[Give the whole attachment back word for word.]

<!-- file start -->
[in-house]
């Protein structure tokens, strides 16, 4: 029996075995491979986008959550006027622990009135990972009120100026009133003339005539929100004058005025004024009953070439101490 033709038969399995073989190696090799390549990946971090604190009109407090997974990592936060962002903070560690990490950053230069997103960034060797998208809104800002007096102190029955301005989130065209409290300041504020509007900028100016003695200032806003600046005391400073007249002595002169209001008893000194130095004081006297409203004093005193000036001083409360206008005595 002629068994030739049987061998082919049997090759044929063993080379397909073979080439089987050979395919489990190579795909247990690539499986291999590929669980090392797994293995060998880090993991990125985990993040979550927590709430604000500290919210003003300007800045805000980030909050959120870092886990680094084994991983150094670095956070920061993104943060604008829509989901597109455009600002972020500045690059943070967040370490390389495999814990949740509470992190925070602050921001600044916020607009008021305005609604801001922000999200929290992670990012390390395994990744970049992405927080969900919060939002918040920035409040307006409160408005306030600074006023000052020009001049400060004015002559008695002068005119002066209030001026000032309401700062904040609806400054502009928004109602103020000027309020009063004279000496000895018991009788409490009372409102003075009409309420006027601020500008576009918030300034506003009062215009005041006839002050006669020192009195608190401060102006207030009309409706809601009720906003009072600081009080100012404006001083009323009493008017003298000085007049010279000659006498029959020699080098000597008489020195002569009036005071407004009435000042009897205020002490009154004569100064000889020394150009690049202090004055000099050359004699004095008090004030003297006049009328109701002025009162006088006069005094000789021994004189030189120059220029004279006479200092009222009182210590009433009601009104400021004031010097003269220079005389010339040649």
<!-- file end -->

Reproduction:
[in-house]
């Protein structure tokens, strides 16, 4: 029996075995491979986008959550006027622990009135990972009120100026009133003339005539929100004058005025004024009953070439101490 033709038969399995073989190696090799390549990946971090604190009109407090997974990592936060962002903070560690990490950053230069997103960034060797998208809104800002007096102190029955301005989130065209409290300041504020509007900028100016003695200032806003600046005391400073007249002595002169209001008893000194130095004081006297409203004093005193000036001083409360206008005595 002629068994030739049987061998082919049997090759044929063993080379397909073979080439089987050979395919489990190579795909247990690539499986291999590929669980090392797994293995060998880090993991990125985990993040979550927590709430604000500290919210003003300007800045805000980030909050959120870092886990680094084994991983150094670095956070920061993104943060604008829509989901597109455009600002972020500045690059943070967040370490390389495999814990949740509470992190925070602050921001600044916020607009008021305005609604801001922000999200929290992670990012390390395994990744970049992405927080969900919060939002918040920035409040307006409160408005306030600074006023000052020009001049400060004015002559008695002068005119002066209030001026000032309401700062904040609806400054502009928004109602103020000027309020009063004279000496000895018991009788409490009372409102003075009409309420006027601020500008576009918030300034506003009062215009005041006839002050006669020192009195608190401060102006207030009309409706809601009720906003009072600081009080100012404006001083009323009493008017003298000085007049010279000659006498029959020699080098000597008489020195002569009036005071407004009435000042009897205020002490009154004569100064000889020394150009690049202090004055000099050359004699004095008090004030003297006049009328109701002025009162006088006069005094000789021994004189030189120059220029004279006479200092009222009182210590009433009601009104400021004031010097003269220079005389010339040649």